Review: The Schoolgirl Strangler by Katherine Kovacic

Title: The Schoolgirl Strangler

Author: Katherine Kovacic

Published: 3rd January 2020, Bonnier Echo

Status: Read January 2021 courtesy BFredriksPR


My Thoughts:

When the body of a young girl, lured from the park by a stranger during the summer of 1930, is found bound, gagged and strangled in an abandoned house, Melbourne is stunned. The police quickly focus in on a suspect, but as they move ahead with the prosecution, another young girl is found bound, gagged and strangled in a vacant block. Twelve year old Mena Griffiths, and sixteen year old Hazel Wilson were the first two of four victims of a serial killer, given the media moniker of ‘The Schoolgirl Strangler’ that eluded the police for five years.

Drawing on newspaper reports, police records and court documents, author Katherine Kovacic lays out the particulars of each murder and the investigation into each crime in chronological order. I liked the structure Kovacic chose for this narrative though this is really only possible because of the unique path the investigation took, primarily as a result of several serious errors by the police. In the crimes against Mena Griffiths, Hazel Wilson, and twelve year old Ethel Belshaw, a different suspect was identified each time, leading to an arrest, and in one case even a false conviction. I found myself intrigued by the way in which the cases unfolded, which Kovacic reveals in detail. In the absence of modern crime scene techniques, and understanding (the term ‘serial killer’ would not be coined for decades), the charges were based on little else than flimsy circumstantial evidence and eventually fell apart, with the real killer having escaped notice. It wasn’t until the discovery of the tiny body of six year old June Rushmer in December 1935, who was also bound, gagged and strangled, that the man responsible for all four crimes was captured. With his prompt confession under questioning, the links between each case became clear.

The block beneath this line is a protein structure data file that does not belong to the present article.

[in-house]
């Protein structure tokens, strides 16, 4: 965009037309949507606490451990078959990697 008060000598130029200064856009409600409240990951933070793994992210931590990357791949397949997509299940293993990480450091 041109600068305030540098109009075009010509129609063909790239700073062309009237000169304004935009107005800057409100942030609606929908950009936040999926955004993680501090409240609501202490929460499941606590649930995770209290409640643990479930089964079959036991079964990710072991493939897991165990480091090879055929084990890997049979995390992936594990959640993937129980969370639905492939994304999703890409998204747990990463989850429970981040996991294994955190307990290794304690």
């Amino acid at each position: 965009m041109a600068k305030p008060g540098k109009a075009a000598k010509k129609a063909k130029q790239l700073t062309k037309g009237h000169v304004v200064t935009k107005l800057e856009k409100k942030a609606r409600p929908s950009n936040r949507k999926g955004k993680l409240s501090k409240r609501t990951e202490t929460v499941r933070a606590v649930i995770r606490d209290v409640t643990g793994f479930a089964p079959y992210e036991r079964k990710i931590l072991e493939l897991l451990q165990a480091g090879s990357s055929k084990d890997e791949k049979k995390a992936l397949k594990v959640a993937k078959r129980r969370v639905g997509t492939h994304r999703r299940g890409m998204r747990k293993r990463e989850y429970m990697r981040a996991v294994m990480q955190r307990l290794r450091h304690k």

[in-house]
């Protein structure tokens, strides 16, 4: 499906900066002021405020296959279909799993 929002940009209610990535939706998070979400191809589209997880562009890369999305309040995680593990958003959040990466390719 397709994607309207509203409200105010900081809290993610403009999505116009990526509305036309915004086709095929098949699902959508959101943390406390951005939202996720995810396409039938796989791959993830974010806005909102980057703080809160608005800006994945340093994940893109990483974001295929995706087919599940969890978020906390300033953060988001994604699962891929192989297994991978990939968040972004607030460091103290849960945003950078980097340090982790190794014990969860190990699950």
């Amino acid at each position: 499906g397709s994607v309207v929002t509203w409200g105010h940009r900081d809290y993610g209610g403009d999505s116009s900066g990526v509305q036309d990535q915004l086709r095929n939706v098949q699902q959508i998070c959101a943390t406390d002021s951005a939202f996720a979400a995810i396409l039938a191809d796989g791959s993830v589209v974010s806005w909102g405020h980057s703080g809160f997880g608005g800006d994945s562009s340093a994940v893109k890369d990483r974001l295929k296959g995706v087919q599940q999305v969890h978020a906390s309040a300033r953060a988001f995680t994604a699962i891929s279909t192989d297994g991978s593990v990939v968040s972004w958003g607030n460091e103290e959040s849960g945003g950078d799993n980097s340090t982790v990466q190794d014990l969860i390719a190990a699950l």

The identity of the murderer finally revealed, Kovacic then leads us through his trial. What I found most interesting with regards to the prosecution of the perpetrator was the debate about his sanity. The killer blamed his actions on drink, claiming he lost his senses when under the influence and didn’t remember the actual commission of his crimes so could not therefore be held accountable. The defence ran with this, pleading insanity, combining it with the general assumption that a person who would strangle young girls for no discernible reason must suffer from a mental disease.

Kovacic presents a meticulous and astute account of a fascinating historical crime in The Schoolgirl Strangler, and I think readers of both the true crime, and crime fiction genres will find the narrative approach accessible and interesting.


Available from Echo Publishing Australia and Allen & Unwin RRP AUD$32.99

Or from your preferred retailer via Booko I Book Depository I Booktopia I Amazon

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